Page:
Friday, March 25, 2011

Taking the Fear Out of Pie Making

When you want pie what do you do?  Do you head to the local bakery?  Is the frozen food aisle at the grocery store your go to solution?  Are you a pie making pro who whips up pies on a regular basis?  Whenever I talk with anyone about pies the focus is always on the crust.  It's the crust making that cause grown women and men to shake in their boots.  This fear of pie crusts has resulted in many frozen and ready made pie crust options for those of us who want to bake a pie at home, but don't want to struggle with the crust.

Pies have never been my strength.  Yes, it's the crust. I admit it.   I have bought pre-made pies from the bakery.  I've bought frozen pies at the grocery store.  I've purchased both frozen and ready made pie crusts.  Perfecting pie dough is on my list of things to do in 2011.

This week I attended a free pie making demonstration hosted by King Arthur Flour.  It was one stop on a four city tour for the King Arthur team.  Over 400 of my closest friends from southern New England attended as well.

A Standing Room Only Crowd
The topic of this presentation was how to make an apple pie, but the focus was on making the perfect pie crust. 

A King Arthur Flour Apple Pie

Robin, a baking educator at King Arthur Flour, was our able instructor.

Robin, Our Able Instructor

While Robin worked at a table in the front of the room, a camera projected her approach on a large screen.  No machinery was used in the making of this dough.  At one point Sarah used a pastry blender, but she quickly set it aside in favor of her fingers.

I'll being showing you a crust I made following Robin's recipe and technique in a future post.  For now, here are some helpful hints Robin shared about pie crust making:

Twelve Tips for No Fear Pie Crust
  • Inconsistencies may be created from one pie crust to another by the flour you use, the humidity in the air and your measurement technique.
  • Salt is an important ingredient in pie crust.  It makes a difference between tasty crust and bland crust.
  • It is not necessary to sift flour any longer.  Flour is pre-sifted at the mill.  All you need to do is aerate it by fluffing it with a whisk or a fork.
  • Whatever fat you choose to use in your crust must be kept very cold.
  • Keep your empty butter wrappers in the freezer.  Use them to grease your baking pans.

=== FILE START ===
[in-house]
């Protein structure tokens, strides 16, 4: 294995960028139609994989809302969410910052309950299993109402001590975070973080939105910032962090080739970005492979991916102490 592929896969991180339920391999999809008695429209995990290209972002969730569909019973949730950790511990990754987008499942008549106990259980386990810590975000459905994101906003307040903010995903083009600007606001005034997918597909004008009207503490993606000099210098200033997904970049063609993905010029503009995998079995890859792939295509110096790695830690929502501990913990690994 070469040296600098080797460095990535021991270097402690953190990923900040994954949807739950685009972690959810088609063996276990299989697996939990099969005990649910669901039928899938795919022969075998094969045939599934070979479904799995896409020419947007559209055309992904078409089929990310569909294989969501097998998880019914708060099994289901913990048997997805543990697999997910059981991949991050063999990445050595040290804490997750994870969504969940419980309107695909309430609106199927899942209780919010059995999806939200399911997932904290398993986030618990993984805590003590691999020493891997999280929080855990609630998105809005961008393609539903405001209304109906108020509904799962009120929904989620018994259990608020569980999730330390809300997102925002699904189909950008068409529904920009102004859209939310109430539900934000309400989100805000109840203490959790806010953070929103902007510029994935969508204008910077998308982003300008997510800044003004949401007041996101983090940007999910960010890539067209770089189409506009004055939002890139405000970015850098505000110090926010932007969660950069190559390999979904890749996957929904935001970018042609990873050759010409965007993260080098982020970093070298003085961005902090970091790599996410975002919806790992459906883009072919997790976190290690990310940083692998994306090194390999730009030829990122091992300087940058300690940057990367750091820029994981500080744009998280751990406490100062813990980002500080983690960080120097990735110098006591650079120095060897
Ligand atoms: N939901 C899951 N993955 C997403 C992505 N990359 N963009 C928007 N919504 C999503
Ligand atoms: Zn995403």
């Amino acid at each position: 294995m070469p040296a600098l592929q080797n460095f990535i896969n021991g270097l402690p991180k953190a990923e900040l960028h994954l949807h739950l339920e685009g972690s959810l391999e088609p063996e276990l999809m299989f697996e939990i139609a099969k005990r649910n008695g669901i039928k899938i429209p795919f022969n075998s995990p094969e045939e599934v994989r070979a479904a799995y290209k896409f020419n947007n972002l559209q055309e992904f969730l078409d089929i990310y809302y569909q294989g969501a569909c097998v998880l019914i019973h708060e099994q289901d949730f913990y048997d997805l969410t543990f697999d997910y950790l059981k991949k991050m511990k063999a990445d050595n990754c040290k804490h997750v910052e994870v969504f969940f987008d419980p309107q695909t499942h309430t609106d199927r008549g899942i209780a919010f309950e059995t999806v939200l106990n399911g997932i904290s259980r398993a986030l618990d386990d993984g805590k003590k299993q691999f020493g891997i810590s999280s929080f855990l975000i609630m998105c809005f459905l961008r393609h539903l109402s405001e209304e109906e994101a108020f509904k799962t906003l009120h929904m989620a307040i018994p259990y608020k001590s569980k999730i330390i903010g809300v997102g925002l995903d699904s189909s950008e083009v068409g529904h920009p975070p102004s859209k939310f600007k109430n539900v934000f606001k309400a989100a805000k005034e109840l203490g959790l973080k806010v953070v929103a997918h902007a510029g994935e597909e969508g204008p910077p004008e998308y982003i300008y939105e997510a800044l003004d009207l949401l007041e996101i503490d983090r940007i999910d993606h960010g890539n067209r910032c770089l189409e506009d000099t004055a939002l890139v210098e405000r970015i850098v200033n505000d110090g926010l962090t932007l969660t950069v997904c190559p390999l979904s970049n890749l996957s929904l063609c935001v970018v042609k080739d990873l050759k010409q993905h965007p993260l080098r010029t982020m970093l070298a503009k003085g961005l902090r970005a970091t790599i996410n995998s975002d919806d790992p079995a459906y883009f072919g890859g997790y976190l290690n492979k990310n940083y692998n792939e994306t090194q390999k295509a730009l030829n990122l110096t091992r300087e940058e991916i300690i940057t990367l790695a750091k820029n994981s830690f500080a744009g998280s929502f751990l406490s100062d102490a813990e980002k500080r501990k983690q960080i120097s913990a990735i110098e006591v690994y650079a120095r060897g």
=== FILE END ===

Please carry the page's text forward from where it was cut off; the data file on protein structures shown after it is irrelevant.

• Using your hands to combine the butter and the flour to make the crust is a technique called "rubbing the butter".
  • The amount of water used in a crust will depend on the weather/humidity.
  • Pie dough should be chilled for 20-30 minutes before rolling it into a crust.  This is an important step in developing better hydration in the dough and gluten formation. The dough can be frozen for up to 4 months. 
  • Use enough flour when rolling out your dough to allow for easy rotating and flipping of the dough. 
  • When making a two crust pie, don't put the filling in the bottom crust until you are ready with the top crust.  That helps to keep the bottom crust from getting soggy.
  • If you want to make your pie in advance, freeze it before baking.  Just bake the frozen pie an additional 20 minutes.
  • Bake the pie on the bottom rack in the oven for the first 20 minutes, or so.  This will help your bottom crust to brown.  Transfer the pie to the middle rack afterwards.
A raffle closed out the two hour session.  Raffle winners won 5 pound sacks of flour, various King Arthur Flour baking mixes and some small cooking tools. 

Everyone received a handy dough scraper and a gift card for $10 off a $20 purchase at King Arthur's online store or their catalog.

The Dough Scraper

Is King Arthur coming to a city near you?  If yes, attend their baking demonstration to learn from their accomplished bakers.  You'll come away less fearful about making your own pie crust and it's free!

This post was not sponsored by King Arthur Flour.


  1. Enjoyed the tips. The sixth tip about using your hands to blend was particularly interesting to me because both my mom and grandmom told me the more you touch the pastry the less flaky it becomes. And I have to first hand rate the Streusel Topped Berry Muffins as excellent. Sorry I missed a few blogs. I had the flu but I am back now.

  2. Thanks for following our blog. They did a King Arthur demo at my son's school; they sent home some small bags of flour and the scraper. Love the scraper! I want to try to make some bread. I'm still afraid of trying to make crust, though.


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